The Editing Floor: The folks at the Fernandina Beach News Leader chiseled out a chunk of the last Dave’s World column they published January 10 that included a portion of my response to its occasional opinion-editorial writer, Coleman Langshaw, a local liberal-minded descendent of the Carnegie family who is invested in Cumberland Island’s exclusive Greyfield Inn (stays beginning at $395 a night) and who constantly whines about what he perceives as evil doings by greedy conservatives. Mr. Langshaw devoted an entire column to lambasting me on my position against increasing the minimum wage and following is the part of my response that the folks at the FBNL edited out:
“How can people like you (Langshaw) and politicians, most of whom have never run a business, presume to know what it takes to operate a company and meet a payroll? How arrogant! In your piece you say that you are earning less than $25,000 annually and you ‘….don’t begrudge one penny of my taxes going to help those less fortunate.’
You pay taxes?
That expensive prep school education and your days at Amherst were obviously a waste of your family’s money as you apparently didn’t pay attention in those economics courses you brag about taking and you obviously didn’t comprehend your old Econ 101 textbook because you may be the only person in the country earning less than $25K and forking over tax money unless you’re mistaking Social Security and Medicare contributions for taxes. In fact, depending on your marital status and any dependents, you’re probably eligible for the Earned Income Tax Credit, a federal subsidy and the kind of welfare stuff you adore.
I really don’t know, but I’m willing to bet that the job you have is a local, state or federal government position, where the terms ‘cost effective,’ ‘incentive,’ ‘efficiency,’ and ‘productivity’ are alien concepts.”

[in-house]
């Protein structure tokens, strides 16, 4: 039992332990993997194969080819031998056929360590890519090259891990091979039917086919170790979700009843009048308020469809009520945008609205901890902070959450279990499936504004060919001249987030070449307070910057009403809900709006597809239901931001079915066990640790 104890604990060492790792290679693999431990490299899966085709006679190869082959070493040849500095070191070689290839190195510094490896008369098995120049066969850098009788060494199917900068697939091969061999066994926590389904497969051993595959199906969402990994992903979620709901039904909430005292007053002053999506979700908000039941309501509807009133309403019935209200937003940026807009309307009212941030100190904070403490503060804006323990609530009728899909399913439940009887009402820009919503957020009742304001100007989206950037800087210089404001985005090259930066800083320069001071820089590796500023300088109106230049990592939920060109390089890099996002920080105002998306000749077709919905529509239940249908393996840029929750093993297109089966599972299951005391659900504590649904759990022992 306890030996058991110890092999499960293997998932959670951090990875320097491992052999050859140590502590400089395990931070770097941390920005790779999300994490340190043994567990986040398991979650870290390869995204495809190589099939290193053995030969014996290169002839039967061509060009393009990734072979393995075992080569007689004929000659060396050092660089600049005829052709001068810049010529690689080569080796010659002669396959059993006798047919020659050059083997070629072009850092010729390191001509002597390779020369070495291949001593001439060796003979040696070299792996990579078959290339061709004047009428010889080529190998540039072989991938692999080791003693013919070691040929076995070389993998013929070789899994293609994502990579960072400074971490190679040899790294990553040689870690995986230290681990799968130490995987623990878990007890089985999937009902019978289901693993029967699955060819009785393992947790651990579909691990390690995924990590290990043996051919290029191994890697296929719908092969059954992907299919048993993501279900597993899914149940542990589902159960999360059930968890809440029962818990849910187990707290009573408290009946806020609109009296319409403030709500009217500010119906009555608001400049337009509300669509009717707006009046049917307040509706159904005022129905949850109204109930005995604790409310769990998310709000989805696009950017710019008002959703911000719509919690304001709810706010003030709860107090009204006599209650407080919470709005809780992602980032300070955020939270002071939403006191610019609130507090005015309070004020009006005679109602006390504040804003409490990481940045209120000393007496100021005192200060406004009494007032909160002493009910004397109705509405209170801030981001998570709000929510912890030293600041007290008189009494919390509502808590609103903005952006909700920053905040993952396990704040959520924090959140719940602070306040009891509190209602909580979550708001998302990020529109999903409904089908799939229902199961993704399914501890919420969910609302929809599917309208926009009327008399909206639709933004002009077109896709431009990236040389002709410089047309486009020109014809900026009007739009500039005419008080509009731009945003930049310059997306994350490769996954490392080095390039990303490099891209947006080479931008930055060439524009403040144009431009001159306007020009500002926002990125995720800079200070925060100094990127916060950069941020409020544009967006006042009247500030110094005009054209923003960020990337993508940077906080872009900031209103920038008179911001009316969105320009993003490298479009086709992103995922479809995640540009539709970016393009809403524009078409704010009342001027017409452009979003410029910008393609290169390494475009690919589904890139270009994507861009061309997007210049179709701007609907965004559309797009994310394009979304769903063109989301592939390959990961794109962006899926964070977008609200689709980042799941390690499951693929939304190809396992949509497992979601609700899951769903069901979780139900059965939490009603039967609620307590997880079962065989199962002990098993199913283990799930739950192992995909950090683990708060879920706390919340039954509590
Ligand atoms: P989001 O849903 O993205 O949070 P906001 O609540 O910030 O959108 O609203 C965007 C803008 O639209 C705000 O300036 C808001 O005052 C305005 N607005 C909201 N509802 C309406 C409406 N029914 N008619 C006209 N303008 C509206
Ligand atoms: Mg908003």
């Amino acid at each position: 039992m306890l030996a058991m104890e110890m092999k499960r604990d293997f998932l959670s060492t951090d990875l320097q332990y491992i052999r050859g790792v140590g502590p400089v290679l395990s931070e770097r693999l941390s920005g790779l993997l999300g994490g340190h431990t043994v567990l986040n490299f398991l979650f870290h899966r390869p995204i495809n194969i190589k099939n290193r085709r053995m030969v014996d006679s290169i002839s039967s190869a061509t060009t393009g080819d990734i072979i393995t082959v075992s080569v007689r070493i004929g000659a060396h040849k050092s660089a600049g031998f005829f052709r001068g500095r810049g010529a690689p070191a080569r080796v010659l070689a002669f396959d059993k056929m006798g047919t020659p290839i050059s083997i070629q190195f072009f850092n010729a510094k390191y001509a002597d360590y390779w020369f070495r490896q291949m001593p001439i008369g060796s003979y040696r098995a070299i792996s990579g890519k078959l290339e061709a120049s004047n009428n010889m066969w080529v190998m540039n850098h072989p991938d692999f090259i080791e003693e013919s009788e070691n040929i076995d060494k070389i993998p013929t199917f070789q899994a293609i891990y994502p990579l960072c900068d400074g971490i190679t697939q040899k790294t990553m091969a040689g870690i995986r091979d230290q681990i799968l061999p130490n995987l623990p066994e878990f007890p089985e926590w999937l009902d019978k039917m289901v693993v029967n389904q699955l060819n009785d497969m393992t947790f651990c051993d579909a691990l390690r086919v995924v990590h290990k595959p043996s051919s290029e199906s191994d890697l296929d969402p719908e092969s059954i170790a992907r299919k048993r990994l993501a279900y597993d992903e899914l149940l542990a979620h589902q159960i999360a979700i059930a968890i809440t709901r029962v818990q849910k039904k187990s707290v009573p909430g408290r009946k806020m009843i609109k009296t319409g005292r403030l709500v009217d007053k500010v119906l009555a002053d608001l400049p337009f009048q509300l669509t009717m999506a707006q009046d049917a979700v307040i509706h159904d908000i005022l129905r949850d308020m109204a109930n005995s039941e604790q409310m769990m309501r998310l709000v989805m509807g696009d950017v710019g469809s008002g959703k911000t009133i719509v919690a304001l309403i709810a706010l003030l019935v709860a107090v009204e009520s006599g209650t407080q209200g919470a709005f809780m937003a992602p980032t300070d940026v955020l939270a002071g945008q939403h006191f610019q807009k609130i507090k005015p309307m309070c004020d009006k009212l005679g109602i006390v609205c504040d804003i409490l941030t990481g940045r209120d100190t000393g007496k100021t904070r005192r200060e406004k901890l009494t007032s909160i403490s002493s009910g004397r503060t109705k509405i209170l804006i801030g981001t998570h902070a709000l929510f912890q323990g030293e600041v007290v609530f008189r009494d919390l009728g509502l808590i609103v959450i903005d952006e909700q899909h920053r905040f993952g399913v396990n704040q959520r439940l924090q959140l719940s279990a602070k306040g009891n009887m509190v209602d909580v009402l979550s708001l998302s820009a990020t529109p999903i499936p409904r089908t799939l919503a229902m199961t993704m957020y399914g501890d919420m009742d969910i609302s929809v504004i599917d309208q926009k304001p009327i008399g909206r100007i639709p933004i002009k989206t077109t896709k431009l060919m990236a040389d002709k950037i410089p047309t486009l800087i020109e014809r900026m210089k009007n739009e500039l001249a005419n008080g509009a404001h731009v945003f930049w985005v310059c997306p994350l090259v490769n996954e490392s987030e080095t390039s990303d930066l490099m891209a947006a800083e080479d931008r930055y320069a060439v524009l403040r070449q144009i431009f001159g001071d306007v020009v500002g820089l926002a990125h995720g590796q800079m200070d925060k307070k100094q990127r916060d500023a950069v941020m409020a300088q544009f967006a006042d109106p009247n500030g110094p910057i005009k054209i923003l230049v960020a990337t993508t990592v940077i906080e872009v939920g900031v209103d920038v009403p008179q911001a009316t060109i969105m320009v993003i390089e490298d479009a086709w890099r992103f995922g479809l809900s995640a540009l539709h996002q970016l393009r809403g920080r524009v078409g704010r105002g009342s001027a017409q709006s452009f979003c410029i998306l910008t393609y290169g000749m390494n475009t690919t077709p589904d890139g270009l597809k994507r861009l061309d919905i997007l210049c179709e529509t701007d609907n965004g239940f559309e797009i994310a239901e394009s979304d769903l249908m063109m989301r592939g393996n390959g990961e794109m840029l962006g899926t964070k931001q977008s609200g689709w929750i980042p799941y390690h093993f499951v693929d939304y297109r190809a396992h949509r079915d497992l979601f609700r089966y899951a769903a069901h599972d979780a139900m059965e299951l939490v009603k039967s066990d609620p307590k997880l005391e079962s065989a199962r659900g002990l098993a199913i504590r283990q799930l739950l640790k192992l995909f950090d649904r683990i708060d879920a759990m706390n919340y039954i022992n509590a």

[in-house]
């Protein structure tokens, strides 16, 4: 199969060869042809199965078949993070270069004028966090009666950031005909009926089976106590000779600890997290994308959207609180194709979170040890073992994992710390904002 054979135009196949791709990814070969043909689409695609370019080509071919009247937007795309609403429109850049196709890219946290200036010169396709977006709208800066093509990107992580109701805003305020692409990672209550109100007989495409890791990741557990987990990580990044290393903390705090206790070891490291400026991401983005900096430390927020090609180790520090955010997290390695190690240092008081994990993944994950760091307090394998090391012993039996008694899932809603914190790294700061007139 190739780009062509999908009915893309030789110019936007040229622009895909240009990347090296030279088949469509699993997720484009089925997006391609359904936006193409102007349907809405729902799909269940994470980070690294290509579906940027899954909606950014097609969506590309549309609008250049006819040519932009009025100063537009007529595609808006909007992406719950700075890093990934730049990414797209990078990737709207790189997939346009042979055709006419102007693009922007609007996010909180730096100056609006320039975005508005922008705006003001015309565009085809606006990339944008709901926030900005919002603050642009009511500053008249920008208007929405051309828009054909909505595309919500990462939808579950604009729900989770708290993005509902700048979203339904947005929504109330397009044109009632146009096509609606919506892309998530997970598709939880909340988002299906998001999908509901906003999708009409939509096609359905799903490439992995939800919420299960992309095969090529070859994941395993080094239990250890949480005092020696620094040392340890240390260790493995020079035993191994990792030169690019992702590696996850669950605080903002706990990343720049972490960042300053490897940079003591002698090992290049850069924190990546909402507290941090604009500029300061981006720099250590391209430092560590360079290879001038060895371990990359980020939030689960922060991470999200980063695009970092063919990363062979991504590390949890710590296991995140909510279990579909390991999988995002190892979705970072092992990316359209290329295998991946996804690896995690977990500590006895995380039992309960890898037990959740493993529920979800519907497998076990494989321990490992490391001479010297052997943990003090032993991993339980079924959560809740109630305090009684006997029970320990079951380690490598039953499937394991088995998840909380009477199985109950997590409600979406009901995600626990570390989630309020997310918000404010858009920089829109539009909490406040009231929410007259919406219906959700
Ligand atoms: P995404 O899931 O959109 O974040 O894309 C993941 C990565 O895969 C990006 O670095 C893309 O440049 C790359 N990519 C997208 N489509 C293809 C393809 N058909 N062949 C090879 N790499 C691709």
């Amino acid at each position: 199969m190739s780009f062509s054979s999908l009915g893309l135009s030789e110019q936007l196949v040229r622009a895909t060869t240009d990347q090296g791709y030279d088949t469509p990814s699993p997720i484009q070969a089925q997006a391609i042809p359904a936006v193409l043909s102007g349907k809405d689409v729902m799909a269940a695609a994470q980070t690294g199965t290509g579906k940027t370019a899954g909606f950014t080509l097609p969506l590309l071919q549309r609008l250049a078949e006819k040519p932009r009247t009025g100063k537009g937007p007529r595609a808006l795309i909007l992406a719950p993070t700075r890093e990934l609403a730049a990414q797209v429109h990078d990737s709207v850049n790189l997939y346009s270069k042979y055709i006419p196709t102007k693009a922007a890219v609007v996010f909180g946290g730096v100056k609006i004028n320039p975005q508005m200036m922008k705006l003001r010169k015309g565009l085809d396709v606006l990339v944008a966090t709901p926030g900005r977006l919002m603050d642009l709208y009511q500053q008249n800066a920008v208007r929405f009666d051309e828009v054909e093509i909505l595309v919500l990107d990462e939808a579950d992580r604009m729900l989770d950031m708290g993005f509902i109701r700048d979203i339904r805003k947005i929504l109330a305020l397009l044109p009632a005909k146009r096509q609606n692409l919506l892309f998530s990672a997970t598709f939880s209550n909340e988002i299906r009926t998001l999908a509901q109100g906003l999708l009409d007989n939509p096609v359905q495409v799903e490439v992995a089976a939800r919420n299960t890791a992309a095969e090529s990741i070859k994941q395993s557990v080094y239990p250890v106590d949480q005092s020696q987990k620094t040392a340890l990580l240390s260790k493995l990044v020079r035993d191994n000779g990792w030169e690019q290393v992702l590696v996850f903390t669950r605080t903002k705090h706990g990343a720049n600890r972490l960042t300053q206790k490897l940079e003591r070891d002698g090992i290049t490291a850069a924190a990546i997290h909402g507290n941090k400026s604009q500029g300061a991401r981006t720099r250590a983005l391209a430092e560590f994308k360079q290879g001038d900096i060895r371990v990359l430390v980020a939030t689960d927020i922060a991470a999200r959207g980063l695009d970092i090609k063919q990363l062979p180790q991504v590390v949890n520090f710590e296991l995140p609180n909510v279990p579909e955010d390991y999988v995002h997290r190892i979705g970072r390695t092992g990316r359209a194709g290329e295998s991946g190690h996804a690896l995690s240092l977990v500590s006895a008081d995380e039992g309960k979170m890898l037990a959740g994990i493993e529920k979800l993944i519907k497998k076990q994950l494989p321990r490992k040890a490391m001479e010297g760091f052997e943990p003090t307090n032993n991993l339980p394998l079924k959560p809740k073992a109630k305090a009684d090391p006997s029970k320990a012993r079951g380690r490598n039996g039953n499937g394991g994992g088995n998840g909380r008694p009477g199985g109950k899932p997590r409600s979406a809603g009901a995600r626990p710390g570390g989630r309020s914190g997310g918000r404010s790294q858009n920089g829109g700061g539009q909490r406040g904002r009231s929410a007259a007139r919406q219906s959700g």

In a past column Mr. Langshaw stated that he sent out oodles of resumes after being dumped from his position at the downtown marina and received barely any response. That doesn’t surprise me. After reading his columns private companies that “Googled” him probably assumed that he is economically illiterate and fed his resumes to their shredders.
However, Mr. Langshaw is very good at one thing: name calling – referring to me in the past as a homophobe, mindless, unarmed in a battle of wits, and a bigot and just recently calling Russian President Vladimir Putin a knucklehead jackass, clown, Cro-Magnon, fool and more. Now, I’m no Putin fan, and I respect honest and valid criticism, but intellectually I prefer it above the “na-na-da-na-na,” first grade playground level, the stock-in-trade of Mr. Langshaw, who is running on fumes as his intellectual tank appears to be empty and his sense of humor called in ill long ago.
Things I wish I’d said: “Wages are the price of labor. Higher skilled labor is worth a higher price. Lower skilled labor is worth a lower price. When you set a legal price control on labor, which is what a minimum wage is, you make it illegal for low skill workers to sell their labor. It is as simple as that.” – Tom Giovanetti, president of the Institute for Policy Innovation (IPI).